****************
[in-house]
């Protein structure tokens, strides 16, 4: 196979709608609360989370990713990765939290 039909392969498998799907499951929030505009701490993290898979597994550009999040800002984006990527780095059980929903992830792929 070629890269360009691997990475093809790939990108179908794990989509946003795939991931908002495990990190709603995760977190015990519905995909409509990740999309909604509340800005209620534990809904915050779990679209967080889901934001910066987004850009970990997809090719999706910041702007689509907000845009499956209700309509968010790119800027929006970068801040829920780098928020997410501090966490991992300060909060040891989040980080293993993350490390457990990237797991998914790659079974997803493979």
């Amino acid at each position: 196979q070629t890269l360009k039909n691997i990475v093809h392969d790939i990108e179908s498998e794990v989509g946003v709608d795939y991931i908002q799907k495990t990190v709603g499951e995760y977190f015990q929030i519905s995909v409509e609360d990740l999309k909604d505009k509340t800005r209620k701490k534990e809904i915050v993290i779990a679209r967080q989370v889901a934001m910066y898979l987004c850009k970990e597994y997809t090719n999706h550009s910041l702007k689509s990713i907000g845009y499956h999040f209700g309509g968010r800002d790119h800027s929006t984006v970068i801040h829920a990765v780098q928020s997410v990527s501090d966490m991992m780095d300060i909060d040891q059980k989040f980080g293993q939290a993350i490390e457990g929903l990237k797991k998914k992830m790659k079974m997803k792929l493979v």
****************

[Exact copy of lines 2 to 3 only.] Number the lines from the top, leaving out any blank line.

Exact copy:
């Protein structure tokens, strides 16, 4: 196979709608609360989370990713990765939290 039909392969498998799907499951929030505009701490993290898979597994550009999040800002984006990527780095059980929903992830792929 070629890269360009691997990475093809790939990108179908794990989509946003795939991931908002495990990190709603995760977190015990519905995909409509990740999309909604509340800005209620534990809904915050779990679209967080889901934001910066987004850009970990997809090719999706910041702007689509907000845009499956209700309509968010790119800027929006970068801040829920780098928020997410501090966490991992300060909060040891989040980080293993993350490390457990990237797991998914790659079974997803493979």
């Amino acid at each position: 196979q070629t890269l360009k039909n691997i990475v093809h392969d790939i990108e179908s498998e794990v989509g946003v709608d795939y991931i908002q799907k495990t990190v709603g499951e995760y977190f015990q929030i519905s995909v409509e609360d990740l999309k909604d505009k509340t800005r209620k701490k534990e809904i915050v993290i779990a679209r967080q989370v889901a934001m910066y898979l987004c850009k970990e597994y997809t090719n999706h550009s910041l702007k689509s990713i907000g845009y499956h999040f209700g309509g968010r800002d790119h800027s929006t984006v970068i801040h829920a990765v780098q928020s997410v990527s501090d966490m991992m780095d300060i909060d040891q059980k989040f980080g293993q939290a993350i490390e457990g929903l990237k797991k998914k992830m790659k079974m997803k792929l493979v």